Academic journal article Journal of Allied Health

Managing and Monitoring Student "Issues" in Higher Education

Academic journal article Journal of Allied Health

Managing and Monitoring Student "Issues" in Higher Education

Article excerpt

Introduction

RATIONALE: Org anizations regulating educational programs uniformly require the publication of procedures that inform students on how to submit complaints, grievances, or address other issues. Many regulating bodies, including programmatic accreditors, require programs to apply uniform processes and objectivity in the review and disposition of student grievances. PURPOSE: This article describes a formal system established by a large health professions college within a midsize urban university to manage and monitor trends with "student issues" (i.e., complaints, grievances, and appeals) and to teach students how to interpret academic policy and bring issues forward. BEST PRACTICE: The system includes a) a philosophy for managing student issues; b) the designation of a single academic administrator, Assistant Dean for Student Affairs, who works with students throughout the grievance process, including preparing documentation for the dean or provost for final disposition; c) clear, accessible policies describing student issues processes and procedures; and d) an annual summative report of all student issues. RESULTS: This system and annual report informs academic administrators about possible changes needed to policies and procedures and encourages best practices in managing academic and student affairs. Seven years of data are presented. The tracking of grievances and complaints also makes data readily available for site evaluators during accreditation review of health professions programs in a university/college. J Allied Health 2015; 44(3):183-187.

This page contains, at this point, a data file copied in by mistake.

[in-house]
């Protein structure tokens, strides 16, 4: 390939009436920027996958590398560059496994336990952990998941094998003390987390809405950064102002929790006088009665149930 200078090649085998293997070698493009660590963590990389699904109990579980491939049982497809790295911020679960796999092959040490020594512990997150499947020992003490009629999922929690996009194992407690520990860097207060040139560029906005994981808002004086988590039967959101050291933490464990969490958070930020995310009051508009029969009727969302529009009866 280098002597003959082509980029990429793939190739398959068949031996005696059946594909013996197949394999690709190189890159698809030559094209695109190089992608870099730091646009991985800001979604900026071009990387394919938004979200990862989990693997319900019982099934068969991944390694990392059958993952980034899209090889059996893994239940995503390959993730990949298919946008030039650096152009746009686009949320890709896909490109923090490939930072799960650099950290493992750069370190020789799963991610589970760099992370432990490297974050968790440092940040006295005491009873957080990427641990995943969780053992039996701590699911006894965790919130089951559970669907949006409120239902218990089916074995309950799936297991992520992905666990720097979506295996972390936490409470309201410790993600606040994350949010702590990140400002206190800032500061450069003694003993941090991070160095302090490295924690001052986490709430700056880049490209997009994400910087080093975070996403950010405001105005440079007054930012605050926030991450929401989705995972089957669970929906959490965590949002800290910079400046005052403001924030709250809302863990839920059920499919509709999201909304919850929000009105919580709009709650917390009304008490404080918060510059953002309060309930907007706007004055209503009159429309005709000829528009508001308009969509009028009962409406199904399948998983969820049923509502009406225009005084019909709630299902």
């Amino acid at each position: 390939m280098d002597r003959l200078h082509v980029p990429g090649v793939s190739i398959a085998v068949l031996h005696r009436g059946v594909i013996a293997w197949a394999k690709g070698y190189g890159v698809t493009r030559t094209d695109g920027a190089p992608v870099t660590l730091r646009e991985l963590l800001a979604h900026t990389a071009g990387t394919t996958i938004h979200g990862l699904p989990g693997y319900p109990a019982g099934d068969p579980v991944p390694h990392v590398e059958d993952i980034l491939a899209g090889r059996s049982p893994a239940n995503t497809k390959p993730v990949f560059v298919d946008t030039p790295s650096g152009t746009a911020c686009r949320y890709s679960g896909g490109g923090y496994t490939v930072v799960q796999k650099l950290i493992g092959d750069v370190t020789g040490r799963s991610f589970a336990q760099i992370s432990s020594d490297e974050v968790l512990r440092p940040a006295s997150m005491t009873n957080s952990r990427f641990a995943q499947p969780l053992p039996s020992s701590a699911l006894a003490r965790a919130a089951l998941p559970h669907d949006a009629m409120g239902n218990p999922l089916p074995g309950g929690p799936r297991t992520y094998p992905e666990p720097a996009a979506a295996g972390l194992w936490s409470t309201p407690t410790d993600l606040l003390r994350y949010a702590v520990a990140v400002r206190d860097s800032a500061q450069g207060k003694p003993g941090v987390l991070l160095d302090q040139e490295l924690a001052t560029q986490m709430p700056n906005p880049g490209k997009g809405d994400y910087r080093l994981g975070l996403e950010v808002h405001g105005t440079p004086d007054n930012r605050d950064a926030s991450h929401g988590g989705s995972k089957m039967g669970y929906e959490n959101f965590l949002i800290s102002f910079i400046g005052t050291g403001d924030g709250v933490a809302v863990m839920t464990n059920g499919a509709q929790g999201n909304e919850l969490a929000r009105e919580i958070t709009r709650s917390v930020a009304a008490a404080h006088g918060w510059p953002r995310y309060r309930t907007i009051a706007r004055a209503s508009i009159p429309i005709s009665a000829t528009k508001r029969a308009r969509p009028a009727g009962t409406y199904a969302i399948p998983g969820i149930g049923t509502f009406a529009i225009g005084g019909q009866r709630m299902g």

ORGANIZATIONS regulating educational programs uniformly require the publication of procedures that inform students on how to submit complaints, grievances, or address other issues. Many regulating bodies, including programmatic accreditors, require programs to apply uniform processes and objectivity in the review and disposition of student grievances.1-3

This article describes a formal system established by the College of Nursing and Health Professions, Drexel University, to manage and monitor trends with "student issues" (i.e., complaints, grievances, and appeals) and to teach students how to interpret academic policy and bring issues forward. The system includes: a) a philosophy for managing student issues; b) the designation of a single academic administrator, Assistant Dean for Student Affairs, who works with students throughout the grievance process, including preparing documentation for the dean or provost for final disposition; c) clear, accessible policies describing student issues processes and procedures; and d) an annual summative report of all student issues.

This system and annual report informs academic administrators about possible changes needed to policies, procedures, and encourages best practices in managing academic and student affairs. Seven years of data are presented in this article. The tracking of grievances and complaints also makes data readily available for site evaluators during accreditation review of the 12 programs in the College that hold specialized accreditation.

Rationale and Approach to Handling Student Issues

Universities, colleges, and academic programs are governed by a myriad of policies and procedures, standards, and expectations for students that are drawn from a number of authorities such as:

* governmental rules and regulations, i.e., U.S. Department of Education, state department of education, state boards regulating health care programs;

* regional and specialized accrediting bodies;

* university policies and procedures; and

* codes of ethics, and other published standards of a health profession (e.g., American Nurses Association Code of Ethics).

Policies and procedures, standards and expectations of students should also be:

* developed from well thought out rationale;

* stated clearly and succinct, including directions for following procedures;

* accompanied by information on developmental support, i. …

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